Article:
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Old Jun 9, 2004, 10:47 PM   #1
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Photos today: this first one is not a chickadee and I think that it may be some sort of warbler or fly catcher. Whatever it is it was extremely vociferous, and constantly so. Please help me identify it. As well, the other photos below are of a sparrow I believe, but I particularly appreciated his poses and the background effects so I posted.

What am I called?



Surrounded by hyper-color. My first sighting of this little one, from behind some limbs (that's the frontalblur, honest)



Bad hair day, but nice purplish brownhair (hmm, what kind of sparrow is this?)



Close but still wary




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Old Jun 10, 2004, 11:56 PM   #2
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Norm, you take some awesome bird shots!

I might be able to shed some light on what these birds are. I used to be an avid birdwatcher who almost ended up going to graduate school in ornithology (I became a computer programmer - go figure).

The first picture looks to me to be a flycatcher, probably one of the Empidonax complex. There are five Empidonax (the genus) flycatchers that all look very much like one another and it is difficult to tell them apart without also considering their breeding habitat, song, and nesting habit. During migration most everyone just says they saw an Empidonax flycatcher. Let's leave it at that for this little guy.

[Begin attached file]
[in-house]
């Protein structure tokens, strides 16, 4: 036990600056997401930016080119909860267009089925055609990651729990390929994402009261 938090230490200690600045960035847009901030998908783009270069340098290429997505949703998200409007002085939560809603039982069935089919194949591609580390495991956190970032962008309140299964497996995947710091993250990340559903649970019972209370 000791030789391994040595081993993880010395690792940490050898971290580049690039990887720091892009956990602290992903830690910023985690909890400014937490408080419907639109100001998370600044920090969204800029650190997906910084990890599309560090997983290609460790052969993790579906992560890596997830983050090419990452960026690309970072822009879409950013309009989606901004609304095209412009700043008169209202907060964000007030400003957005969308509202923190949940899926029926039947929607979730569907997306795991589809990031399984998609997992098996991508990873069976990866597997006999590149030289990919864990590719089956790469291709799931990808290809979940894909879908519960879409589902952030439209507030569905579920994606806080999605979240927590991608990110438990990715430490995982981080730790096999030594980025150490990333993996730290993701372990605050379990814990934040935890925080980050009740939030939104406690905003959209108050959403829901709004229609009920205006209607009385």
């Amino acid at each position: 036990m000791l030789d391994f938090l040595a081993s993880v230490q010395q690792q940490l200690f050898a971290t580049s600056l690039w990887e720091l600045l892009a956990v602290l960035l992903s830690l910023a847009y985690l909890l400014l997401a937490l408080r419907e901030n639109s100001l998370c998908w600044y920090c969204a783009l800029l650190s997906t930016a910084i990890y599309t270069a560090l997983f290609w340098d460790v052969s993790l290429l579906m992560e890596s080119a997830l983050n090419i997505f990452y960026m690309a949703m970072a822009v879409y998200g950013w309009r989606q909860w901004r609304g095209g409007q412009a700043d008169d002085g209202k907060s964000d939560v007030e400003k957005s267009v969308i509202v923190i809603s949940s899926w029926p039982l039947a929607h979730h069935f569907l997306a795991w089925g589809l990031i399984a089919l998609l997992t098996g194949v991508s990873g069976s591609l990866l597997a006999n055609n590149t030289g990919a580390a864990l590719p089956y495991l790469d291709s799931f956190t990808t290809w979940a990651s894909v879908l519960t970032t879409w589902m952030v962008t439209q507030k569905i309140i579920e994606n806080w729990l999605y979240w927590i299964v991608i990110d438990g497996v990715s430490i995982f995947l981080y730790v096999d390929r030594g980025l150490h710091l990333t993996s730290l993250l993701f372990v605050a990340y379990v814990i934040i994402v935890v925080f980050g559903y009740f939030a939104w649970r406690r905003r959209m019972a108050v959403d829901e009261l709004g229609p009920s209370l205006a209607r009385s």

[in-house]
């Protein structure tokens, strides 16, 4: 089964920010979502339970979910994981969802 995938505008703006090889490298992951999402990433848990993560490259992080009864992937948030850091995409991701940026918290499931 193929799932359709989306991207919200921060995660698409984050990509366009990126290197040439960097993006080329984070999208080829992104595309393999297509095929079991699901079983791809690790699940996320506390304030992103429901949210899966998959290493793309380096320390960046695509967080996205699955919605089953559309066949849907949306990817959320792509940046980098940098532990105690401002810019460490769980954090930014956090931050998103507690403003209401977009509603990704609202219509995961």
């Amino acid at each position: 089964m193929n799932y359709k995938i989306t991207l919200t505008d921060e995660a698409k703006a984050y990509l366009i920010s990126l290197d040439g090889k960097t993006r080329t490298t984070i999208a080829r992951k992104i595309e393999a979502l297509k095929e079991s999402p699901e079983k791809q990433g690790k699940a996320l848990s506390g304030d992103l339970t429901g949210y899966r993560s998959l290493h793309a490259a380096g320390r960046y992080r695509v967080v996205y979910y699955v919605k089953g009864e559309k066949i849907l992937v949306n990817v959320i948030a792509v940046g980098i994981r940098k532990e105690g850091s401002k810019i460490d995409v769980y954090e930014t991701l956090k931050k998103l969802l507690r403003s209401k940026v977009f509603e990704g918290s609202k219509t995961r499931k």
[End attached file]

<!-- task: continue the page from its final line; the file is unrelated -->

The last 2 pictures could be either a fox or song sparrow. I'm leaning towards the song sparrow but I could easily be wrong and it is the fox sparrow. Would you estimate that the bird you photographed was perhaps the size of a junco? ...or something larger? If the latter, the bird is probably a fox sparrow.

Was the second picture the same bird as the last 2 pictures? It seems so to me...
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Old Jun 11, 2004, 12:19 AM   #3
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geoffs, fantastically helpful post, thanks! Yes, it was the same bird and you are the second one to suggest the song sparrow (I've got this photo posted in other places). As well, you say almost exactly what another expert has said about the first one. In other words, two experts is quite enough for me to say, verified and acceptable. Thanks for your input!
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Old Jun 11, 2004, 12:32 AM   #4
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You're very welcome, Norm. And keep posting these bird shots. I love 'em. In fact, it would be fun to post the pictures without the identification and have people try to figure out what they are!
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Old Jun 11, 2004, 1:26 AM   #5
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geoffs, well, that's what I usually do because I'm a beginner at this stuff. I can guarantee to you that most of what I post, beyond what I've found out, will be questions about exactly what bird I've taken a photo of. And that's part of the intrigue for me. It's nice to have people like you around who actually know the answers.
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Old Jun 11, 2004, 4:41 PM   #6
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geoffs, I think I enjoy Norm's ID challenges as much as his photos. It is especially fun when the possibilities include birds which are local to other areas of the continent. Identifying birds from photos alone is sometimes tough because the image often obscures the necessary visual clues, and as you said, knowing habitat and something of its song is very important.